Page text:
Jung’s famous “collective unconscious” -the idea that all human minds have
access to vast, evolutionarily ancient, subconscious structures and processes
that govern much of our behaviour. But in what sense are they “collective”? A
crucial distinction has to be made here between a single unconscious entity
into which we all dip, and a large number of distinct but very similar unconsciousnesses, one for each of us. It is the difference
between a community with a single municipal swimming pool, and one in which
every back garden has its own pool.

From the point of view of specific action, the distinction is not terribly
important: you can discuss the problems of keeping leaves out of “the pool”
with your neighbor without ever making it clear whether you think of it as a
single common pool or a typical representative of the individual pools that everybody
has. But if you want to understand what’s going on in general, then it does
make a difference. The notion of a single unconscious mind for all of humanity
is a mystical and rather silly concept that leads in the direction of
telepathy. A collection of more or less identical individual subconsciousnesses, rendered similar by their common social
context, is considerably more prosaic but a great deal more sensible.

The same
point lies at the heart of how I think we should view mathematics. Because we have
a single word for the virtual collective it is tempting to think of it as a
single thing – like Jung’s mystical telepathic unconscious - into which all
mathematicians dip. This is a difficult concept to capture. Where is that
thing? What is it made of? How does it grow?

Instead, it
is better to think of mathematics as being distributed throughout the minds of
the world’s mathematicians. Each has his or her own mathematics inside his or
her head. Moreover, those individual systems are extremely similar to each
other, much more so than Jungian subconciousnesses.
Not in the sense that each head contains the whole of mathematics. Mine
contains dynamical systems, yours contains analysis, and hers algebra, say. But
all three are logically consistent with each other because of how
mathematicians are trained, and how they communicate their ideas. If what is in
my head is not consistent with what is in yours, then one of us has got it
wrong and we will argue until it becomes clear to us both who it is.

**Baking Bread
**

Most areas
of human activity are structured in this way. So the difficult questions of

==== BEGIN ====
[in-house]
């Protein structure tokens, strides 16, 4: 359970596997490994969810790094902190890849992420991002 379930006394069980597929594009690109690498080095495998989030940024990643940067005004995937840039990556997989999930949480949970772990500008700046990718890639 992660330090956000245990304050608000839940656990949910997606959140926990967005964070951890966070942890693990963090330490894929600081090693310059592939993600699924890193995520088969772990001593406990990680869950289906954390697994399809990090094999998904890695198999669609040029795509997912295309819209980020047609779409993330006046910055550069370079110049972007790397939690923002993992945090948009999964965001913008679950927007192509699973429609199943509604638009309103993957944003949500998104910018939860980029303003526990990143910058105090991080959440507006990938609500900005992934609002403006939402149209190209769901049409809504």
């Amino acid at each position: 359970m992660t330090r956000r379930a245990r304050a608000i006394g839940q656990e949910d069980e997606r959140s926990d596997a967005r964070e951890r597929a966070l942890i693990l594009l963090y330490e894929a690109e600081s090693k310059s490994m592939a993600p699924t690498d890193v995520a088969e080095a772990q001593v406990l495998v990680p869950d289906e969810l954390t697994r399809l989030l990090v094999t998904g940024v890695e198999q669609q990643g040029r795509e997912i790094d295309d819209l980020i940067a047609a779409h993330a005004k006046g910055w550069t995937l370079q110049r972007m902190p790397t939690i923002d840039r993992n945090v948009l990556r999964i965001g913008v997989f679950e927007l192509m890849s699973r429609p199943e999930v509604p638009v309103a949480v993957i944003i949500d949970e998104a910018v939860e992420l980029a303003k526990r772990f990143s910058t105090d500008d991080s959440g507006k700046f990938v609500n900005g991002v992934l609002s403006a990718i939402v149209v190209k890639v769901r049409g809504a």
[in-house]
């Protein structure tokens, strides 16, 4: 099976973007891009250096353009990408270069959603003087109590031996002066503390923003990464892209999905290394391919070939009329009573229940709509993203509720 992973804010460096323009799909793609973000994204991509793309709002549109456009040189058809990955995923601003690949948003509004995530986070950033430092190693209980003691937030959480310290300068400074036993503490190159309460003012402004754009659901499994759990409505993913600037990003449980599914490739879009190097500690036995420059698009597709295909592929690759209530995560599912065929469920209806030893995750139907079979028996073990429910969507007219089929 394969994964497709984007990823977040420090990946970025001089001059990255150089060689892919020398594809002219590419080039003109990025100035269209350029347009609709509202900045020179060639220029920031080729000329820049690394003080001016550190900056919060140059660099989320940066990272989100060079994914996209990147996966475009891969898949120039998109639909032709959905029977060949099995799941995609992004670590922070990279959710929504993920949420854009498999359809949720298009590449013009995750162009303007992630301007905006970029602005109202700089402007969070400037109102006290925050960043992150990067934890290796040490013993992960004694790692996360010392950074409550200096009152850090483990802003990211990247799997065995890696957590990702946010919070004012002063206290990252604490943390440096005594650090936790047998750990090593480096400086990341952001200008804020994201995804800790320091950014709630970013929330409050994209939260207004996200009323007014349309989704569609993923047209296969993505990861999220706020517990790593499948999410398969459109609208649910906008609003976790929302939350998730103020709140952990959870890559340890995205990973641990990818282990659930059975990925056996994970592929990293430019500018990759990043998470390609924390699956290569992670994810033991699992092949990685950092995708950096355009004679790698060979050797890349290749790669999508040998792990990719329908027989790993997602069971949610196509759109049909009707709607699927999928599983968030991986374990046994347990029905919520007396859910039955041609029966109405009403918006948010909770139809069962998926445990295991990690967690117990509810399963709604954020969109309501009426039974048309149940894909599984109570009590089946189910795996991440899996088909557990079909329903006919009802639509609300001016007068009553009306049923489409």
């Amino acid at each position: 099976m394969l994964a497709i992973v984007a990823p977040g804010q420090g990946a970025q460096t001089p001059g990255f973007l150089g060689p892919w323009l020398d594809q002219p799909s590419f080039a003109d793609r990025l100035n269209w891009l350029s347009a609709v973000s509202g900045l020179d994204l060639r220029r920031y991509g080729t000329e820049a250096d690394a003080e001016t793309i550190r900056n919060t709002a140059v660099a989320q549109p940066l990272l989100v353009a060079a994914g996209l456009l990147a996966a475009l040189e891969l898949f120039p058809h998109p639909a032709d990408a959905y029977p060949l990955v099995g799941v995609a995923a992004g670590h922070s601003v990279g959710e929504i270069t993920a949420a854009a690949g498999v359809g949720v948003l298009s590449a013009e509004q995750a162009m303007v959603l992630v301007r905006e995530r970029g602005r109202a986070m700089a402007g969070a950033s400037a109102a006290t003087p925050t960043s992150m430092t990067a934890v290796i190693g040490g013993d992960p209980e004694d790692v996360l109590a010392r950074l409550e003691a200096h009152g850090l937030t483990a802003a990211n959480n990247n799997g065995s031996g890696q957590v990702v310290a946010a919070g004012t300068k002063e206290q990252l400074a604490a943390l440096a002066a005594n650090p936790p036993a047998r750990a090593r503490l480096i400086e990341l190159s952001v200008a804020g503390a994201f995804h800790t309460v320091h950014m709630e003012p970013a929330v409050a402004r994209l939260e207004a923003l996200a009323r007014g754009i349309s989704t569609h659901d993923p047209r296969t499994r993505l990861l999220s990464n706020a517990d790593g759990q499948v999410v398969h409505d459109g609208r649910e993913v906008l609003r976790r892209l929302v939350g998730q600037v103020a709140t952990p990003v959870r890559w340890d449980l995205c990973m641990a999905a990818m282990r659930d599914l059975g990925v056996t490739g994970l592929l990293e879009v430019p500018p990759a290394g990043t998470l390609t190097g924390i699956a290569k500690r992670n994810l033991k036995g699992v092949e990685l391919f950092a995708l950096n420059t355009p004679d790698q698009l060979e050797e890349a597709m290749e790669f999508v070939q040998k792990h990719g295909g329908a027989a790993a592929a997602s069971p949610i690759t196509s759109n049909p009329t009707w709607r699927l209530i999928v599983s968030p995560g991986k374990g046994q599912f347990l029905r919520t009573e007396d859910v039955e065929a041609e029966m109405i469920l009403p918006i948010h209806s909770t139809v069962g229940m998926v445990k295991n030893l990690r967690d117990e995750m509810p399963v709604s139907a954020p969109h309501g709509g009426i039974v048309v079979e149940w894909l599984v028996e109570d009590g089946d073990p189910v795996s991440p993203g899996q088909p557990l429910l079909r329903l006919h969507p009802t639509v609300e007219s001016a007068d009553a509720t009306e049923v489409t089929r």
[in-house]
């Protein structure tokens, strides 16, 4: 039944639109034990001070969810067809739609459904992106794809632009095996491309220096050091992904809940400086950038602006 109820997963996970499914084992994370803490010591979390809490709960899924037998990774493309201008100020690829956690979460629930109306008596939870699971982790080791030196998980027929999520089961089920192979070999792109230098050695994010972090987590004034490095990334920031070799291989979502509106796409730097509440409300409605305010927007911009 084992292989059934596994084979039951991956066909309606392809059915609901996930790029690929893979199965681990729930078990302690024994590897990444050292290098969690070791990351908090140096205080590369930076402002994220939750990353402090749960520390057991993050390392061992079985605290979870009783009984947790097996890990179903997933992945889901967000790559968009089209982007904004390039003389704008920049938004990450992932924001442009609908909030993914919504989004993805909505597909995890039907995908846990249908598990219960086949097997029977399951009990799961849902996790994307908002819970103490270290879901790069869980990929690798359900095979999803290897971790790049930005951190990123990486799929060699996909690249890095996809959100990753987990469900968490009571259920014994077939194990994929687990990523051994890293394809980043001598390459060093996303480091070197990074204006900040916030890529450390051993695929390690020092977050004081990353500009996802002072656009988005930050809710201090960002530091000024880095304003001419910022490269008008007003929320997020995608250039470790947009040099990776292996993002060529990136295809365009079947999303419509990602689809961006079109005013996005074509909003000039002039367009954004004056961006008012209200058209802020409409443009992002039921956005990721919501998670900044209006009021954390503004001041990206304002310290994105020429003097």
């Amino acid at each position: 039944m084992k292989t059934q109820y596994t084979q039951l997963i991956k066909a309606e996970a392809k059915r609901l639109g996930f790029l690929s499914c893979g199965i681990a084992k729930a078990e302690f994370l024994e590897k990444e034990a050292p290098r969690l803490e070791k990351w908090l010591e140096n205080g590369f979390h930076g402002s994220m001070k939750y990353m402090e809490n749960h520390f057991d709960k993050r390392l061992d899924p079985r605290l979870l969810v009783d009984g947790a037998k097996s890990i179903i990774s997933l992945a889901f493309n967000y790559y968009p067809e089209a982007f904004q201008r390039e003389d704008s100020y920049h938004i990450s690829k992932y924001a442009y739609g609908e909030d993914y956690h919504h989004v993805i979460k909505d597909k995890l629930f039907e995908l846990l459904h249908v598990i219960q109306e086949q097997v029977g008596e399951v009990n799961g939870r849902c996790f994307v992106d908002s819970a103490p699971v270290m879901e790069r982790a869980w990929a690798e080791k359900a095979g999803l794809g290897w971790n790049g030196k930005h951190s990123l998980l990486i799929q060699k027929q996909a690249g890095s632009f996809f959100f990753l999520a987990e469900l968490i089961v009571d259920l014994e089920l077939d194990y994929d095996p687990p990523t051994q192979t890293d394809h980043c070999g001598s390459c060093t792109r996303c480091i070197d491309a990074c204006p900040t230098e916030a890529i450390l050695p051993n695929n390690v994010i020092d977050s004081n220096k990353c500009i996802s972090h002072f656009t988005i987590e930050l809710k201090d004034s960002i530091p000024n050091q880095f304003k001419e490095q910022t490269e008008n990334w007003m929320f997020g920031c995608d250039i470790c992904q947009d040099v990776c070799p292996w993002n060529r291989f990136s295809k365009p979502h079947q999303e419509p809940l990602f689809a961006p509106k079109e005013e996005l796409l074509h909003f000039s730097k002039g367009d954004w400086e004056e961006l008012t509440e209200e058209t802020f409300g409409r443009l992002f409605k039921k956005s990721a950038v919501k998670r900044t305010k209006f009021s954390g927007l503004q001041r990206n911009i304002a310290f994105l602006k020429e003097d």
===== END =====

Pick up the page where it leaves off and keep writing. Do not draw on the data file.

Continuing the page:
existence and discovery versus invention are not confined to mathematics. Take
medicine, for example. What is medicine? Where does it live? Is it invented or
discovered? Now replace medicine by plumbing, ballet, football, language or
cycling, and it is clear just how widespread the structure is, and why the
question doesn’t make a great deal of sense in any area of human activity. What
goes on is neither invention nor discovery but a complex context-dependent mix
of both.

When it
comes to mathematics, sometimes it really does feel like discovery When you are carrying out mathematical research in a
previously defined area it feels like discovery because there is no choice
about what the answer is. But when you are trying to formalise
an elusive idea or find a new method, it feels more like invention: you are
floundering around, trying all sorts of harebrained ideas, and you simply do
not know where it will all lead. The more established an area of mathematics
becomes, the more strongly it feels as if there is some kind of fixed logical
landscape, which you merely explore. Once you’ve made a few assumptions
(axioms), then everything that follows from them is predetermined. But this
account misses out the most crucial features: significance, simplicity
elegance, how compelling the argument is, all things
that give the landscape its character.

But if mathematics resides in mathematicians’ heads, why is it so “unreasonably
effective”? The easy answer is that most mathematics starts in the real world.
For instance, after observing on innumerable occasions that two sheep plus two
more sheep make four sheep, ditto cows, wolves, warts and witches, it is a